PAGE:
Firstly, let me say that I, of course, would recommend my book, Caribbean Composers’ Handbook on Amazon.com for all of those interested in the actual music of Caribbean music but outside of that, here are some others. 🙂
1. Cooper, Carolyn. Noises in the Blood: Orality, Gender, and the “vulgar” Body of Jamaican Popular Culture. Durham: Duke University Press, 1995.
Carolyn Cooper is one of the premier academics on Dancehall culture in Jamaica. This book is seminal in how it seeks to re-examine the common perspectives on Dancehall. Even though she is an academic, the book is generally accessible and Cooper’s points are still valid some near 20 years later.
2. Bradley, Lloyd. Bass culture: when reggae was king. London, Viking 2000.
Bradley’s Bass Culture is one of the best overviews on Jamaican Reggae music I have ever read. Bradley takes the reader from the pre-sound system of the nineteen forties to the emergence of Dancehall. All the major figures are there from the three big sound system operators of the 60s to the early Dancehall pioneers like Yellowman.
3. Cowley, John. Carnival, Canboulay, and calypso: traditions in the making. Cambridge [England]; New York, NY, Cambridge University Press, 1996.
Cowley presents a well-researched book on carnival. Cowley provides a great volume of historical information on early Carnival. He also gives many 2nd hand references on important events, such as the Carnival riots and early Calypso competitions. A good one for those who have to teach calypso history.
4. Pérez Fernández, Rolando. A. La binarización de los ritmos ternarios africanos en América Latina. Ciudad de La Habana, Cuba, Casa de las Américas, 1987.
Pérez Fernández’s book is in Spanish. However, this should not put off persons who do not speak the language. Pérez Fernández ideas are fascinating and unlike many other academics, he deals with the musical sounds of Caribbean music. His main idea is that there was a process which changed African music into the folk music of the Americas we know today. The influence of this work is obvious as he is frequently quoted.
5. Guilbault, J. Zouk: world music in the West Indies, Chicago, University of Chicago Press, 1993.
There are few texts on Zouk in English, Guilbault’s book is one of them. Guilbault details the origins of this music as well as the identity implications it creates as a French Antillean identity emerges through Zouk. Guilbault also interviews the important players within the movement and provides transcriptions. Another plus is the inclusion of a CD which is also fantastic when dealing with music as a subject.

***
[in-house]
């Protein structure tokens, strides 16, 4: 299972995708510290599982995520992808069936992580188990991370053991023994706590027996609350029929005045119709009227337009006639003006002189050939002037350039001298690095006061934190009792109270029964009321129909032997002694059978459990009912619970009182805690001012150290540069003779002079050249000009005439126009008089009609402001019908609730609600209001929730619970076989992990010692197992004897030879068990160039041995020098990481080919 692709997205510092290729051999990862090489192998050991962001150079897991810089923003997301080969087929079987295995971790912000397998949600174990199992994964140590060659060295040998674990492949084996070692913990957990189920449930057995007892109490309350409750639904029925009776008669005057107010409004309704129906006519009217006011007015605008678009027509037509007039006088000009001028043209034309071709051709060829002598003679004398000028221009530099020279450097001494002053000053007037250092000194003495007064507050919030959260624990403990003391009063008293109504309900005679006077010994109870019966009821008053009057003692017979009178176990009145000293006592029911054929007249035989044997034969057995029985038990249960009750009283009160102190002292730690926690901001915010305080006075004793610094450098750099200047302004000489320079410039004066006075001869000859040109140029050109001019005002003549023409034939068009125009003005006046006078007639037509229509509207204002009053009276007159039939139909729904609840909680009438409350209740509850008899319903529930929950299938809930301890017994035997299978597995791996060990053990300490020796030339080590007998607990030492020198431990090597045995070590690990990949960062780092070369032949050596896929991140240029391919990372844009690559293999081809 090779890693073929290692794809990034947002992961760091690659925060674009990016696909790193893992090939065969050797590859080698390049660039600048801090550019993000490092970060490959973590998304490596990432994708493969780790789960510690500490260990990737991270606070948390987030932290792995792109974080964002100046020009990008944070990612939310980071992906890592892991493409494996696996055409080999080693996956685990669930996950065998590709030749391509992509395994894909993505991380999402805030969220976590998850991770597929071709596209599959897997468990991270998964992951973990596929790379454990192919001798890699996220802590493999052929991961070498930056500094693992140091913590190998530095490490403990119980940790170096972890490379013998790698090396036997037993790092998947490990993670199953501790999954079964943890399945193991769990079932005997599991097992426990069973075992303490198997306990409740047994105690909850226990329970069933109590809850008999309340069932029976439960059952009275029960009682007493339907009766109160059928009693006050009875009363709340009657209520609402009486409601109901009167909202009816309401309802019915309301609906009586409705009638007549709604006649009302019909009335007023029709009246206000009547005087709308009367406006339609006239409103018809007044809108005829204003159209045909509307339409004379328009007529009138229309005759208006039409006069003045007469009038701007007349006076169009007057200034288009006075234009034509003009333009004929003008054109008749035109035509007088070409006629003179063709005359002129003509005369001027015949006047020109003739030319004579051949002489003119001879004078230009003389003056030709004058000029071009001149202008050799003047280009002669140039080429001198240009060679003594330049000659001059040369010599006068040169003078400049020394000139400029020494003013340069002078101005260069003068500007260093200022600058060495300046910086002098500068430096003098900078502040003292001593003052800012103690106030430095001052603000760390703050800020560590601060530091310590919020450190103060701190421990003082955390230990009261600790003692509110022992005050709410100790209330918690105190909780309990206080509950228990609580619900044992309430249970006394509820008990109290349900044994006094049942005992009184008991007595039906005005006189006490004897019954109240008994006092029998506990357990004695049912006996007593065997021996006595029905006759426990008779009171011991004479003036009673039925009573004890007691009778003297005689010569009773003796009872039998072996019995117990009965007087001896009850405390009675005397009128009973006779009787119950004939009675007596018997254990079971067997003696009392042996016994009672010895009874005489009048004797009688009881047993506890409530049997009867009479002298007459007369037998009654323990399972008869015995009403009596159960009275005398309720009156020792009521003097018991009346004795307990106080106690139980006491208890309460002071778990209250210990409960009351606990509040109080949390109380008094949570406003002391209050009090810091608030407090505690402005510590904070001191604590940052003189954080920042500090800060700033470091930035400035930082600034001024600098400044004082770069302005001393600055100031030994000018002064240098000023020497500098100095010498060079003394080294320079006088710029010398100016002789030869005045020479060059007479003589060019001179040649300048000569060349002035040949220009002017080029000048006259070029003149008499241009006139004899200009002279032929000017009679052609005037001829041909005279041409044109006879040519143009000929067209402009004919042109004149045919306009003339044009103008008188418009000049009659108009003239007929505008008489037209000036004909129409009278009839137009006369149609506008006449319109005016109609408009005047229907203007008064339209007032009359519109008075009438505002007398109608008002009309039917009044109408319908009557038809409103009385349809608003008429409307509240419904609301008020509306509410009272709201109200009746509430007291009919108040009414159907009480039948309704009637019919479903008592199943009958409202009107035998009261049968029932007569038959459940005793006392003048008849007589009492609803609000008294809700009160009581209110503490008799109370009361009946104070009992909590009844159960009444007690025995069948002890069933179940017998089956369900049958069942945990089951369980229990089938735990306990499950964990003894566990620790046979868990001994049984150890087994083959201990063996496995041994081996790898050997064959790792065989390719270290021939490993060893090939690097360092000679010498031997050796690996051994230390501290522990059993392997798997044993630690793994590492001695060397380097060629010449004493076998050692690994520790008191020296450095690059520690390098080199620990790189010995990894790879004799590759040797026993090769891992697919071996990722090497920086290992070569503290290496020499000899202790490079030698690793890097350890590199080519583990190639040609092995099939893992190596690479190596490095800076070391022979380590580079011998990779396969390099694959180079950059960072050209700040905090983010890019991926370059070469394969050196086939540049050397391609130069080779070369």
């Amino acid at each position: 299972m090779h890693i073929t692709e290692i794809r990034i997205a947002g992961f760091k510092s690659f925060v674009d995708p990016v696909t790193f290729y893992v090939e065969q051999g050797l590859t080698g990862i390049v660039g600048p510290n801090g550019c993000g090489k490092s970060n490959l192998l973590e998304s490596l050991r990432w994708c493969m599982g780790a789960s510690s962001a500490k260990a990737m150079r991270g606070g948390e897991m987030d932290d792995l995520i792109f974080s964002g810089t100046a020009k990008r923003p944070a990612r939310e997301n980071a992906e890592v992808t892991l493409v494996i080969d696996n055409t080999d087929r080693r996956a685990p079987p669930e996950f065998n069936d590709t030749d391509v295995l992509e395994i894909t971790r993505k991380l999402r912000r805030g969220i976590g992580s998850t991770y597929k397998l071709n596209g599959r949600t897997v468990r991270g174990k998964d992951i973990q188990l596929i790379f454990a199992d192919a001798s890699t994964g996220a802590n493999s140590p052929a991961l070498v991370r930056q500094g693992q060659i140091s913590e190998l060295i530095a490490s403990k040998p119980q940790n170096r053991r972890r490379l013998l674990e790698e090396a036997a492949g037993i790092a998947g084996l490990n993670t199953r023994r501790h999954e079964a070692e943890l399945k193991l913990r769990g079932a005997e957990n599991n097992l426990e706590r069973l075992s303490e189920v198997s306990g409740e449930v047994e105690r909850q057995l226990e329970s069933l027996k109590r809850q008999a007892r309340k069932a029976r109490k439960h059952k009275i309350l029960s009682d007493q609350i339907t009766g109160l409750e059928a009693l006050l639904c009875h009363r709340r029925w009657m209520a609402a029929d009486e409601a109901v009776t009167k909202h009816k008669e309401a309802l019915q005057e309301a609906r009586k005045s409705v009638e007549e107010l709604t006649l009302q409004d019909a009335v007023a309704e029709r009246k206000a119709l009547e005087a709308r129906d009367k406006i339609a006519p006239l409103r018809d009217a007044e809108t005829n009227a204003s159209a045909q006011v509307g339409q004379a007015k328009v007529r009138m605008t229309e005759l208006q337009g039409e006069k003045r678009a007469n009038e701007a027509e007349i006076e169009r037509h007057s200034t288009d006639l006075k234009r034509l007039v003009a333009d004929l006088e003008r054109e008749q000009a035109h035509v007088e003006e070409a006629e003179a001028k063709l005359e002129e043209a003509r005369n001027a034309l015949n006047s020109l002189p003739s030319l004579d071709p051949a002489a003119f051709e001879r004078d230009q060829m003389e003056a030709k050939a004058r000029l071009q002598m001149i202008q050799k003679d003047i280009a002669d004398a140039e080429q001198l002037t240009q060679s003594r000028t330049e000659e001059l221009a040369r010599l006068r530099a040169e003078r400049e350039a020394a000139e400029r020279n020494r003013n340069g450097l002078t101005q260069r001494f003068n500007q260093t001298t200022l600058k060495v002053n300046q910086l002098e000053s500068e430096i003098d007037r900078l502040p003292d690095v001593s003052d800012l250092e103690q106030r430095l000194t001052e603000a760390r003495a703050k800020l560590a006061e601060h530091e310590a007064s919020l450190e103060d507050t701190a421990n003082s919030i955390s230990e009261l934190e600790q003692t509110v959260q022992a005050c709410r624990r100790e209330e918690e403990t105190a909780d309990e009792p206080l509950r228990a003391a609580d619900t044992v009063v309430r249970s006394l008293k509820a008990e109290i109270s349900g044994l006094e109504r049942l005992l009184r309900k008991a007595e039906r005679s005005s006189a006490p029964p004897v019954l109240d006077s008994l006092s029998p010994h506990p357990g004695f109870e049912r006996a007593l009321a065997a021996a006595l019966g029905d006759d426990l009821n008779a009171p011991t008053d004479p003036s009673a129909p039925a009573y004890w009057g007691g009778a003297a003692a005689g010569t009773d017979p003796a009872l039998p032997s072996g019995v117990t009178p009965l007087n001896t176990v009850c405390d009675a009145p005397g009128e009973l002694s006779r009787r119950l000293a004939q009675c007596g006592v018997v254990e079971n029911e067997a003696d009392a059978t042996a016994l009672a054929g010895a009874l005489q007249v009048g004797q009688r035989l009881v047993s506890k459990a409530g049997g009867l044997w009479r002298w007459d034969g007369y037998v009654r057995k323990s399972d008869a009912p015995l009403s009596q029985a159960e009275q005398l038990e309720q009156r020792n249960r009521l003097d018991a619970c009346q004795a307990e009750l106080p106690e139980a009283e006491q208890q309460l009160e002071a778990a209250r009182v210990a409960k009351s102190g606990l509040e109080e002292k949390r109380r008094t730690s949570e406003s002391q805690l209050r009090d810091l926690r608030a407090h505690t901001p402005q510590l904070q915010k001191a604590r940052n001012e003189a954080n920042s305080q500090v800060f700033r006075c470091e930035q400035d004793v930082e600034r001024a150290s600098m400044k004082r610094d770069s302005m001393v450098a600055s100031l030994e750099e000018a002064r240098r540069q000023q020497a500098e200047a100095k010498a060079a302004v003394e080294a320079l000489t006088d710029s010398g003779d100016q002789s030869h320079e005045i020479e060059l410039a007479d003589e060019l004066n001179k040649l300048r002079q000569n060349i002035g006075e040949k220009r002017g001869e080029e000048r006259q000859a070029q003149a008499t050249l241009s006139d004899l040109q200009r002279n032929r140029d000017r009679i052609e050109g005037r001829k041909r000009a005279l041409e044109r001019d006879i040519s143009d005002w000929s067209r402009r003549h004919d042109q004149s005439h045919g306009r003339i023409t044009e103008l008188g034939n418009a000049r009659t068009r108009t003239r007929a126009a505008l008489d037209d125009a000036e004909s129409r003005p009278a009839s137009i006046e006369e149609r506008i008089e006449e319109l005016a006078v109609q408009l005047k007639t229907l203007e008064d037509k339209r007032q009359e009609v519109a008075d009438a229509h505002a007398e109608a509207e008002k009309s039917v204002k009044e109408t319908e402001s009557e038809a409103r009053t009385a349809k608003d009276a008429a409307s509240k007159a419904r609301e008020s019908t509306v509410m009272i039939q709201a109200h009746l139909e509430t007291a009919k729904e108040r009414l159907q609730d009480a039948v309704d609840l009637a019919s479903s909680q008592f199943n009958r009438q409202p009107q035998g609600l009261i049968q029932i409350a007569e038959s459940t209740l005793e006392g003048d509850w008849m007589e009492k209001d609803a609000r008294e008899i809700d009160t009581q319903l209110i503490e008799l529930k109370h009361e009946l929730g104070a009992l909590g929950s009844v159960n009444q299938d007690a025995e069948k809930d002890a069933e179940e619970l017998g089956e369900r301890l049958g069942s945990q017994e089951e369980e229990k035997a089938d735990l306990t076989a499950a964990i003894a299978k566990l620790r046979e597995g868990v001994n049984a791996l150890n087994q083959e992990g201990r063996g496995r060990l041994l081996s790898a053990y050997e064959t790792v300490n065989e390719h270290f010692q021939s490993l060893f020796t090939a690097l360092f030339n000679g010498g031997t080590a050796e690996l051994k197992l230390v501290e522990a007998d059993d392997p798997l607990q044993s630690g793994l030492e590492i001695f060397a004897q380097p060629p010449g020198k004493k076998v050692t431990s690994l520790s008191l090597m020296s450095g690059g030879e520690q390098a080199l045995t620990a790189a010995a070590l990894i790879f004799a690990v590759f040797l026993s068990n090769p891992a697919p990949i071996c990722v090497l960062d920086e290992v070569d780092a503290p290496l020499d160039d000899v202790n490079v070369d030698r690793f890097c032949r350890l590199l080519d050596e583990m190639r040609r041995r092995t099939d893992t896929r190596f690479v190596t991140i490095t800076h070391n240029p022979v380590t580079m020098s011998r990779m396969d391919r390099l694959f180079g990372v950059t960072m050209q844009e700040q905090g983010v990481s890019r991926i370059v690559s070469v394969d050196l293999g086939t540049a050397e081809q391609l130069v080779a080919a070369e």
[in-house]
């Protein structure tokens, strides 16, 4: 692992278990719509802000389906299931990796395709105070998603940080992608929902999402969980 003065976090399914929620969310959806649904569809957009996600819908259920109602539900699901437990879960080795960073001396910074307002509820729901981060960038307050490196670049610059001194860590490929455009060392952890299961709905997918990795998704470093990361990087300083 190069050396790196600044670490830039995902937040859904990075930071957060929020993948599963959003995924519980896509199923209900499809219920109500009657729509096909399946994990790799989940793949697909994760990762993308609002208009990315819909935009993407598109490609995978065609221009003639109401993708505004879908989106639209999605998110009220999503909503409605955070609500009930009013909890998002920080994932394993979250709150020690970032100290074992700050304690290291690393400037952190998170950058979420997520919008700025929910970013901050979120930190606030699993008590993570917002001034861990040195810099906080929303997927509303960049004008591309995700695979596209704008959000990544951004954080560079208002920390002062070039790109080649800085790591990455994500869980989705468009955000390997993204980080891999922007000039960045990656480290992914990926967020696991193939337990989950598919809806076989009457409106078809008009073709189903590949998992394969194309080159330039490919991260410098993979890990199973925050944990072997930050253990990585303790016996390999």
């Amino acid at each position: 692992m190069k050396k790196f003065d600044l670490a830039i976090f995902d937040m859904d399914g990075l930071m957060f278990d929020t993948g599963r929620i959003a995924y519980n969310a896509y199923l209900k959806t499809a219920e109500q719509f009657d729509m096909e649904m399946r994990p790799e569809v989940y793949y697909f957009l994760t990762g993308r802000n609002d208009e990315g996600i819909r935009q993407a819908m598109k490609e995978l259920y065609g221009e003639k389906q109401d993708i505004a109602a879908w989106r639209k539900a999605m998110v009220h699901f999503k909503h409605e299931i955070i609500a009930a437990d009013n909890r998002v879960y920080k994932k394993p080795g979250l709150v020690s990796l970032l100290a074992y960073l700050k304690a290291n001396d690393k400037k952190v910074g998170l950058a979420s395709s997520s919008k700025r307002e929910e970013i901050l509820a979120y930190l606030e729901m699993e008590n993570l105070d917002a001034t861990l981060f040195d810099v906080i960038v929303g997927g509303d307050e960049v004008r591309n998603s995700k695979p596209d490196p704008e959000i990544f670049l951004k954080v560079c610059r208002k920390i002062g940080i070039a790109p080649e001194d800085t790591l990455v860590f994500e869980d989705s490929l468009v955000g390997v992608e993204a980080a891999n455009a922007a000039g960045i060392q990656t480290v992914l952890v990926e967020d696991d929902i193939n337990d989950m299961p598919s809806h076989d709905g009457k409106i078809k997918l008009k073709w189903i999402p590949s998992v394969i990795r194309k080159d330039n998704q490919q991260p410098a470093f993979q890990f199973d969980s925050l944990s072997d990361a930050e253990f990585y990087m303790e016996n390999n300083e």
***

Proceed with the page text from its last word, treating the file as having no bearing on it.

6. Kenneth M. Bilby and Michael D. Largey. Caribbean currents: Caribbean music from rumba to reggae. Philadelphia, Temple University Press, 1995.
This book seeks to be an overview of Caribbean music in general. It does a decent job within the introduction of describing the conditions which led to the creation of many genres. It also seeks to detail the important regions within the Caribbean giving summaries and identifying important figures. This book is a good entry into the multi-faceted world of Caribbean music.
7. Rivera, Raquel Z, Wayne Marshall, and Deborah Hernandez Pacini. Reggaeton. Durham: Duke University Press, 2009.
Reggaeton is possibly the youngest popular genre to have a book about it in the Caribbean region. This book is excellent and through the different perspectives of the contributors, we get a wide view on Reggaeton from its sexual to musical implications. If you want to know anything about the genre, seek out this text.
8. Lesser, Beth. Rub a dub Style: The Roots of Modern Dancehall, 2012.
This book is the only one that is available online free of cost as a pdf download. Beth Lesser said she did this to avoid the usual accusations leveled at outsiders who write about other cultures. Lesser’s book is good though and she details all the important figures in the genre; from U-Roy to Beanie Man. Pick it up!
9. Rohlehr, Gordon. Calypso and society in pre-independence Trinidad. Port of Spain 1990.
Rohlehr, like Cooper, was an academic from the University of the West Indies. Rohlehr is a literary scholar and in this book, he provides thorough analysis and documentation of the literary form of the Calypso. Rohlehr also details important historical events and how they impacted on the Calypso. It is a formidable text in terms of length so be prepared for the long haul.
10. Mauleon, Rebeca. Salsa Guidebook: for piano and ensemble. S.I. Sher Music 1993.
This is another book which deals with the sounds of the music. Mauleon is fantastic at providing the necessary listening for the genres she is looking at. She also provides direct transcriptions from these songs. As it deals with Salsa, Mauleon also transcribes from the lesser-known Puerto Rican genres of Bomba and Plena.
So there it is. Remember it is only “a” list and there are other fantastic books out there. Leave a comment for other books you would recommend.